NASDA-GQ   FASHION POWER INDEX:          1. Jay Wright (Villanova)          2. Rick Pitino (Louisville)          3. Willis Wilson (Rice)          4. John Calipari (Memphis)          5. Roy Williams (North Carolina)          6. Trent Johnson (Stanford)          7. Bruiser Flint (Drexel)          8. Dennis Felton (Georgia)          9. Bobby Lutz (Charlotte)          10. Lorenzo Romar (Washington)          11. Jerry Wainwright (DePaul)          12. Tubby Smith (Kentucky)          13. Michael Perry (Georgia State)          14. Neil Dougherty (TCU)          15. Bob McKillop (Davidson)          16. Stan Heath (Arkansas)          17. Ricky Stokes (East Carolina)          18. Billy Donovan (Florida)          19. Dave Dickerson (Tulane)          20. Tom Pecora (Hofstra)          21. Jessie Evans (San Francisco)          22. Buzz Peterson (Coastal Carolina)          23. Norm Roberts (St. John’s)          24. Dave Leitao (Virginia)          25. Perry Watson (Detroit)          26. Barry Hinson (Missouri State)          27. Orlando Early (Louisiana-Monroe)          29. Tom Penders (Houston)          31. Skip Prosser (Wake Forest)          32. Tic Price (McNeese State)          33. Gregg Marshall (Winthrop)          34. Bob Thomason (Pacific)          35. Jim Larranaga (George Mason)          37. Frank Haith (Miami)          40. Ricardo Patton (Colorado)          41. Tom Izzo (Michigan State)          42. Thad Matta (Ohio State)          43. Rick Barnes (Texas)          47. Bill Self (Kansas)          52. Jeff Capel (VCU)          55. Vann Pettaway (Alabama A&M)          59. Ron Jirsa (Marshall)          63. Bruce Pearl (Tennessee)          71. Bobby Marlin (Sam Houston State)          75. Bo Ryan (Wisconsin)          82. Lute Olson (Arizona)          87. Larry Hunter (Western Carolina)          94. Jim Les (Bradley)          106. Byron Samuels (Radford)          108. Brian Gregory (Dayton)          112. Randy Monroe (UMBC)          113. Brad Holland (San Diego)          114. Dennis Wolff (Boston University)          118. Darrin Horn (Western Kentucky)          125. Milan Brown (Mount St. Mary’s)          131. Mike Young (Wofford)          144. Randy Bennett (St. Mary’s)          151. Mike Adras (Northern Arizona)          162. John Giannini (La Salle)          167. Riley Wallace (Hawaii)          186. Seth Greenberg (Virginia Tech)          198. Porter Moser (Illinois State)          206. Steve Shields (Arkansas-Little Rock)          237. Mike Burns (Eastern Washington)          288. Steve Hawkins (Western Michigan)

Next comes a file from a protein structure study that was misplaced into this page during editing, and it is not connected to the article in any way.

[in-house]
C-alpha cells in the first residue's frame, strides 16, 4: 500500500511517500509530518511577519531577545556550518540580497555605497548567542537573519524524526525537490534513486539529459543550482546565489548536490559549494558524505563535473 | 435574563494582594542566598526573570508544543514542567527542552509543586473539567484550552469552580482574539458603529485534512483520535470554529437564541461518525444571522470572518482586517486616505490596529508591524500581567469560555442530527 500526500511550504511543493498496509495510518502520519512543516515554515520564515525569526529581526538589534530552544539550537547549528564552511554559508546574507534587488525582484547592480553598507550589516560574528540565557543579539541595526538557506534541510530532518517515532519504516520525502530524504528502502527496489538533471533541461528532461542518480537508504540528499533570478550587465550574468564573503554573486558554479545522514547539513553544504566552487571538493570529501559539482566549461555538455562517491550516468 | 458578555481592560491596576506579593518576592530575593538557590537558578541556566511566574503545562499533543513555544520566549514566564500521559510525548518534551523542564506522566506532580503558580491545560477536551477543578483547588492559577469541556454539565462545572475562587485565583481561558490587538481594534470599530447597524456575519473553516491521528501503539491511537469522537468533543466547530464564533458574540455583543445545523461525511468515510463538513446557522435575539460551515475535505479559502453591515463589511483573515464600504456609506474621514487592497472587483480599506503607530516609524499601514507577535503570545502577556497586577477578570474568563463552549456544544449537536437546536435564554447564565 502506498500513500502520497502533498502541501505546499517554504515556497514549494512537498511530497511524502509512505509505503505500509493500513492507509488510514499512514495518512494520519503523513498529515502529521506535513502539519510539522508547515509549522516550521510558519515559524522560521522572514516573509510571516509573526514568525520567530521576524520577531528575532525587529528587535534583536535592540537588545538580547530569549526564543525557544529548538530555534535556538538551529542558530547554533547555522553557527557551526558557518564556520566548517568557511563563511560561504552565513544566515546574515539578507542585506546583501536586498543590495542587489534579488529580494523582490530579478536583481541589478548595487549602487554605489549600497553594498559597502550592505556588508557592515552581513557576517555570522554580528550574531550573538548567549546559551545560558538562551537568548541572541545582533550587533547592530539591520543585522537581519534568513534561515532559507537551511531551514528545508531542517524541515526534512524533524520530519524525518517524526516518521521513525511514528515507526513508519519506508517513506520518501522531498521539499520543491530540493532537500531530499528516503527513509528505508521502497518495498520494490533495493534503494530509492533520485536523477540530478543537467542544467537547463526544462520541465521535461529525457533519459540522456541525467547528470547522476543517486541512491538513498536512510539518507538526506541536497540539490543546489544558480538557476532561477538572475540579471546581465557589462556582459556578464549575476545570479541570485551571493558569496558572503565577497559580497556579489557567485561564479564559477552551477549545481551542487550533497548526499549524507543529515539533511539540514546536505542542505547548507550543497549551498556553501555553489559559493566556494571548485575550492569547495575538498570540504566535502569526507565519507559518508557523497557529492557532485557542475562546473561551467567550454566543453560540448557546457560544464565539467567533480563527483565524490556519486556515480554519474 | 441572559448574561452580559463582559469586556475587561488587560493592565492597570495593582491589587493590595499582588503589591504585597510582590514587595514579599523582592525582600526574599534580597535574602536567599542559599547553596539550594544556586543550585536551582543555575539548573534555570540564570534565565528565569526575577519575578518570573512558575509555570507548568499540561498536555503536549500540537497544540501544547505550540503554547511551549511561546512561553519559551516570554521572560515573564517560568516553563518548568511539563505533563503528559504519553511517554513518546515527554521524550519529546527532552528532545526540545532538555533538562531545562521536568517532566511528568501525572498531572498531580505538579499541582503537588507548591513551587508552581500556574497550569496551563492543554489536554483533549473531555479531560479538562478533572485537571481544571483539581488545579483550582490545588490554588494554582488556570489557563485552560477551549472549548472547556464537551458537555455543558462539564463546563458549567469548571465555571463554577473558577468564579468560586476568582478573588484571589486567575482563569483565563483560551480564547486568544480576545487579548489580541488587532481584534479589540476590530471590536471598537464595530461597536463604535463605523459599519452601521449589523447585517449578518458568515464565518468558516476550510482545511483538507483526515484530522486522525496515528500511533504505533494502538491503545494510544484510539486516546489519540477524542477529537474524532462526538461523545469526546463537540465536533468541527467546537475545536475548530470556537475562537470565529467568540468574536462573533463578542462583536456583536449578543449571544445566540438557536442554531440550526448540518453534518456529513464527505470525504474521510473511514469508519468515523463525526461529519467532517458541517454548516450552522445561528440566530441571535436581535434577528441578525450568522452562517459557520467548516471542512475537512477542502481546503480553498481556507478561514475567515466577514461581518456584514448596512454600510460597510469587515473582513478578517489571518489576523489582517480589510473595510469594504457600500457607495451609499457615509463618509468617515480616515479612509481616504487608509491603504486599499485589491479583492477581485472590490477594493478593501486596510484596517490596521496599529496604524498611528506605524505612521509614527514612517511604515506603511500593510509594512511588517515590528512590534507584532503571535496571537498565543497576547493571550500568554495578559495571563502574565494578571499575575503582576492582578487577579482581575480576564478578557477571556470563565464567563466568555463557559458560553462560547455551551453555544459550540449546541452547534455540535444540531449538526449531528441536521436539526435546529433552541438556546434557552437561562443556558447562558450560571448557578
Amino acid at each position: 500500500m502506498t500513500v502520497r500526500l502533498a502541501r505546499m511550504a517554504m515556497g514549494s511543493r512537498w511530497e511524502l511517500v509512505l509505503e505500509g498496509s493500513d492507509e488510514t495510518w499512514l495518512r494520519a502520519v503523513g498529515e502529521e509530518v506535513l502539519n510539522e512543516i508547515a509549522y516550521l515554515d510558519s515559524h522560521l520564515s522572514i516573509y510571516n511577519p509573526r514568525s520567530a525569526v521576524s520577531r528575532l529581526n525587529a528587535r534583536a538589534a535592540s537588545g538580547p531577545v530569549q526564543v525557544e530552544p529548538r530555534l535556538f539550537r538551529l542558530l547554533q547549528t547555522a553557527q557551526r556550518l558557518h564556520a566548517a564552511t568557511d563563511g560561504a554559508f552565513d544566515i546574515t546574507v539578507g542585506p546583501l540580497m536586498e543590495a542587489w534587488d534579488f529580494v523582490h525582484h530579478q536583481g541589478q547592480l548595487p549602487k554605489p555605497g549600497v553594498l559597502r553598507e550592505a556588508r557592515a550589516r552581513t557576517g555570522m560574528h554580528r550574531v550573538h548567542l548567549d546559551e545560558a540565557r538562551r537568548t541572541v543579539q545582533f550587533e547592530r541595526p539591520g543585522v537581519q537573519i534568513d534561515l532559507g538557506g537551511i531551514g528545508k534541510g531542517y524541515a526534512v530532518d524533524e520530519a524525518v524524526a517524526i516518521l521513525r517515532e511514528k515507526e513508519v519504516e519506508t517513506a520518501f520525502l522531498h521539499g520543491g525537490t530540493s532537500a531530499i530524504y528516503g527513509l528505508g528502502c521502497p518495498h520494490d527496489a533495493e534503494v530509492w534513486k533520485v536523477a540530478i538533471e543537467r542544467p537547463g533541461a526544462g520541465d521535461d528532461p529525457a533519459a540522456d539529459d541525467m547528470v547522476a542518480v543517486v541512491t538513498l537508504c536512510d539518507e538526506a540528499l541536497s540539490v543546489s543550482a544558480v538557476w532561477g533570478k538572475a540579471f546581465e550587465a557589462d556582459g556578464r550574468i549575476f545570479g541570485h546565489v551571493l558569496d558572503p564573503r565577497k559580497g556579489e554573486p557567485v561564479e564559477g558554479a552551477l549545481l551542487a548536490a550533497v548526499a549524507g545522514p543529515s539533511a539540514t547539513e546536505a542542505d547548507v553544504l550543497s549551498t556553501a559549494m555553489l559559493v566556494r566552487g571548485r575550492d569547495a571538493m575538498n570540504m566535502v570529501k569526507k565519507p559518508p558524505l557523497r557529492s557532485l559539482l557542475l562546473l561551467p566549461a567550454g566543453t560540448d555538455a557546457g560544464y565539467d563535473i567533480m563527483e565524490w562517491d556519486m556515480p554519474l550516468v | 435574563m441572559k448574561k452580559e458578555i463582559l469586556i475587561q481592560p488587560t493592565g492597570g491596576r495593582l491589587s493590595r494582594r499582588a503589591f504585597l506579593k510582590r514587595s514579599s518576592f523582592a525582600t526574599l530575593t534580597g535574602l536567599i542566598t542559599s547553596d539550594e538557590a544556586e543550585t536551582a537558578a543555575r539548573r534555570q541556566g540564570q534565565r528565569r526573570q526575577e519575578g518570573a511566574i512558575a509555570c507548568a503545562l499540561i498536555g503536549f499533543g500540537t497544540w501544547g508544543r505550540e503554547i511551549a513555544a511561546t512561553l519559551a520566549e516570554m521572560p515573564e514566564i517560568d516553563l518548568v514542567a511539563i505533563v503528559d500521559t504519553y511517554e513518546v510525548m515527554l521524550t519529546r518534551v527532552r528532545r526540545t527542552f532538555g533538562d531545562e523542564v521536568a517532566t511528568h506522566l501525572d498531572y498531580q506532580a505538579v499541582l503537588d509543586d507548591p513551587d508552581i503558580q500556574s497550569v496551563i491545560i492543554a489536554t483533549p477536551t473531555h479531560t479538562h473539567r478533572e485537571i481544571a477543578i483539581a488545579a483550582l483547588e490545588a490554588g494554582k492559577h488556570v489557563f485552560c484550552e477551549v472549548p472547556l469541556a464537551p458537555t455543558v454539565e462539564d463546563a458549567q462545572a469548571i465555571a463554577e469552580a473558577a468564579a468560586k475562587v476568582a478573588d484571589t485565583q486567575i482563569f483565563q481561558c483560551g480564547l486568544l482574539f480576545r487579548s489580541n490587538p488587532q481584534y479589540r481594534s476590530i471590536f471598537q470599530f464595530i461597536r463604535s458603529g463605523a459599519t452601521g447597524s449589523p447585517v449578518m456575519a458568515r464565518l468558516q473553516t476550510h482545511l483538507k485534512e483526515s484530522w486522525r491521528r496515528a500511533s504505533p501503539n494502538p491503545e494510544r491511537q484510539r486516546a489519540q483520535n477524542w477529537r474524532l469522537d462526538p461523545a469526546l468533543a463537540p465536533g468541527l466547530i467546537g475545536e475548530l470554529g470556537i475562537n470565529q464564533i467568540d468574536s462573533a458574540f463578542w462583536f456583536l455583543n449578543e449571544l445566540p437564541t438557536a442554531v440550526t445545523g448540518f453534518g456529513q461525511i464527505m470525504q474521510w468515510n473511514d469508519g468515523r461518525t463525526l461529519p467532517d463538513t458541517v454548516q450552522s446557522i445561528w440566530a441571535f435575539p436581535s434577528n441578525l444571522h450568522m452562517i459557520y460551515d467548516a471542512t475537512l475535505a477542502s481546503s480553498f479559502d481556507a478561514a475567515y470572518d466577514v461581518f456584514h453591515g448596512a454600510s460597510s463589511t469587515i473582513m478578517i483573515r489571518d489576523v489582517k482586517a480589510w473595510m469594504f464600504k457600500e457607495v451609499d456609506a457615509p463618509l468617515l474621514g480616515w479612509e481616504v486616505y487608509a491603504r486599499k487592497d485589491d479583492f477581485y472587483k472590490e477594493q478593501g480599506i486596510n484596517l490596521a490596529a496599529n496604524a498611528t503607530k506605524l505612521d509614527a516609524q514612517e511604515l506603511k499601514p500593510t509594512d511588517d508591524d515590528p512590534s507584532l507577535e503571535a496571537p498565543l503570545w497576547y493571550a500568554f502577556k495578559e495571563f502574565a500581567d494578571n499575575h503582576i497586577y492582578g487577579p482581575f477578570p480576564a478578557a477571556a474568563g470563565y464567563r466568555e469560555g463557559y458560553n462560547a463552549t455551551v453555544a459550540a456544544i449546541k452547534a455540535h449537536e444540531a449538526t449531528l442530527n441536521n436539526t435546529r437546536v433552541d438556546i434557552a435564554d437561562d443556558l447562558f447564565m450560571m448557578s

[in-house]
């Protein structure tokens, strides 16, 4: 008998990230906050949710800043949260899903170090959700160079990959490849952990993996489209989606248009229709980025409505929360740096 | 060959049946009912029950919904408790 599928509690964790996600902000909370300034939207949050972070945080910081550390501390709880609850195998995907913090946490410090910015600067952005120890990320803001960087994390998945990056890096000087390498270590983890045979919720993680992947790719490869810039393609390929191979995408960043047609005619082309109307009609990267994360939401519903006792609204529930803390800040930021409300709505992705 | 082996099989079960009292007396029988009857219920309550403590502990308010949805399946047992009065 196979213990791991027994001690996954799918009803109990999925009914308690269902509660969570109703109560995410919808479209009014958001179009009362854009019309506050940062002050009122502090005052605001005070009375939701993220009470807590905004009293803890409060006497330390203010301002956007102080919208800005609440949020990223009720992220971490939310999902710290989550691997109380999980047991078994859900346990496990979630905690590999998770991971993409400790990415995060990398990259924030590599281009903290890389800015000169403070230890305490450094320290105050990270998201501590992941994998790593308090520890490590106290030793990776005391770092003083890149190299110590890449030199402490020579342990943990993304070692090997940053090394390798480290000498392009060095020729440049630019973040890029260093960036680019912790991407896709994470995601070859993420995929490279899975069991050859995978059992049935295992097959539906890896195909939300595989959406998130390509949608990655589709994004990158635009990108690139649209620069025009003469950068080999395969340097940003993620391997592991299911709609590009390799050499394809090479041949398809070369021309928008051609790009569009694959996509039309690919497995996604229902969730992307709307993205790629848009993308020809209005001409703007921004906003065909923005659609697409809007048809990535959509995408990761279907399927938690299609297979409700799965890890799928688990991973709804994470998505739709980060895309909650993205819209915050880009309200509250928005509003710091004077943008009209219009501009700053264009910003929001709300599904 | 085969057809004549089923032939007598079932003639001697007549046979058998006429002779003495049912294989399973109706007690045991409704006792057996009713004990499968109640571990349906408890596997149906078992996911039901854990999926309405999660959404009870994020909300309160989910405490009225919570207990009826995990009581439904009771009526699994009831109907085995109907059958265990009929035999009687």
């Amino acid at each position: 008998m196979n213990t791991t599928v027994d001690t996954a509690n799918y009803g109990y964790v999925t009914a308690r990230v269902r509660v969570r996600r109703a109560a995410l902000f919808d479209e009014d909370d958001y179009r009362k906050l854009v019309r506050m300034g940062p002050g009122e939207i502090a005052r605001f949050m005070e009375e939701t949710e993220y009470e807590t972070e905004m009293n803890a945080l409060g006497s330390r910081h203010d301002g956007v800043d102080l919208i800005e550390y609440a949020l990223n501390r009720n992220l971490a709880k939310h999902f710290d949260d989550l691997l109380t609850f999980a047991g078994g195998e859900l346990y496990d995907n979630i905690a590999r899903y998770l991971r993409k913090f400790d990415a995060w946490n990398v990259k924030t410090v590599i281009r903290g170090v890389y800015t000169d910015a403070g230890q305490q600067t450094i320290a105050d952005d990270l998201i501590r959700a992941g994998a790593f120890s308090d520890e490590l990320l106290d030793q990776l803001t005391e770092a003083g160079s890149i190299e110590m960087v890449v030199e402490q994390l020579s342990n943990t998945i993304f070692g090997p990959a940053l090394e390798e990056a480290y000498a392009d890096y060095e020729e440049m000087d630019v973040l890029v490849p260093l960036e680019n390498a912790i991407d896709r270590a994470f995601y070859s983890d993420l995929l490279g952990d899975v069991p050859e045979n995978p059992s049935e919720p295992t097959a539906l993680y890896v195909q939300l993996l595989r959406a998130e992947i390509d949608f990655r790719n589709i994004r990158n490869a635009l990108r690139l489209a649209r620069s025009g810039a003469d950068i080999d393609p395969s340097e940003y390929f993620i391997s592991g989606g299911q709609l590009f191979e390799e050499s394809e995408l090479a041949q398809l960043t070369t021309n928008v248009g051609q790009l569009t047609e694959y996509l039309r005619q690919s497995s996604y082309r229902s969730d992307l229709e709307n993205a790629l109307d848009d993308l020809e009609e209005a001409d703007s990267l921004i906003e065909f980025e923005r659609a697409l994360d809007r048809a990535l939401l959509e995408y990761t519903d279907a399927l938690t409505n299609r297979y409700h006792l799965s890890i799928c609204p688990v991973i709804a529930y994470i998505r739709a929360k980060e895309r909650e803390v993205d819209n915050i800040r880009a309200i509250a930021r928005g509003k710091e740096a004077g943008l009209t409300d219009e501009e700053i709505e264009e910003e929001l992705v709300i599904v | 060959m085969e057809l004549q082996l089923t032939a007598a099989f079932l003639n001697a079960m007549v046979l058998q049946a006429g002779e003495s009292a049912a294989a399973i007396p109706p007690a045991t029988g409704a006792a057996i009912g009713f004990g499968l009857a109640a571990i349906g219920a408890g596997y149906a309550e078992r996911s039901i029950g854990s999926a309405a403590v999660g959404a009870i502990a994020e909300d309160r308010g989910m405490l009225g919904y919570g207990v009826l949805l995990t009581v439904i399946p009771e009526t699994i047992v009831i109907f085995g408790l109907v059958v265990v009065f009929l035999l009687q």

NAME: Bob Thomason
SCHOOL: Pacific
FPI: 34
COMMENT: Never a button undone, Thomason brings a very chic and professional look to the court. His traditional corporate America look is a winner in the very trendy California landscape. Is becoming a fashion fixture.

Bob Thomason is in his 18th season at Pacific, and has the most wins in school history with 286. He has been named Big West Conference Coach of the Year four times (1992-93, 1996-97, 2003-04, 2004-05).

Bringing the Pacific basketball program back to the level it enjoyed when he himself wore the Tiger orange and black was the main goal for Bob Thomason when he was hired in March of 1988. As Bob enters his 18th season at his alma mater, his goal has been attained plus some, directing the Tigers to 11 winning seasons in the last 13 years and 51 wins in the last two years.

In 2005, the Tigers ventured where no Tiger team has gone before, setting school records with 27 wins and an 18-0 Big West Conference mark in addition to 22 straight wins. In 2005, the Tigers also won an NCAA Tournament First Round game for the second straight year. Pacific has won 31 straight Big West league games entering this season.

In 2003-04, the Tigers were 25-8, winning an NCAA Tournament First Round game, with an upset victory over Providence in the first round. It was Pacific's second trip to the NCAA Tournament under Thomason. He led Pacific to a 75-73 win over Cal State Northridge in the Big West Conference championship game. Pacific also shared the Big West regular season championship with a record of 17-1.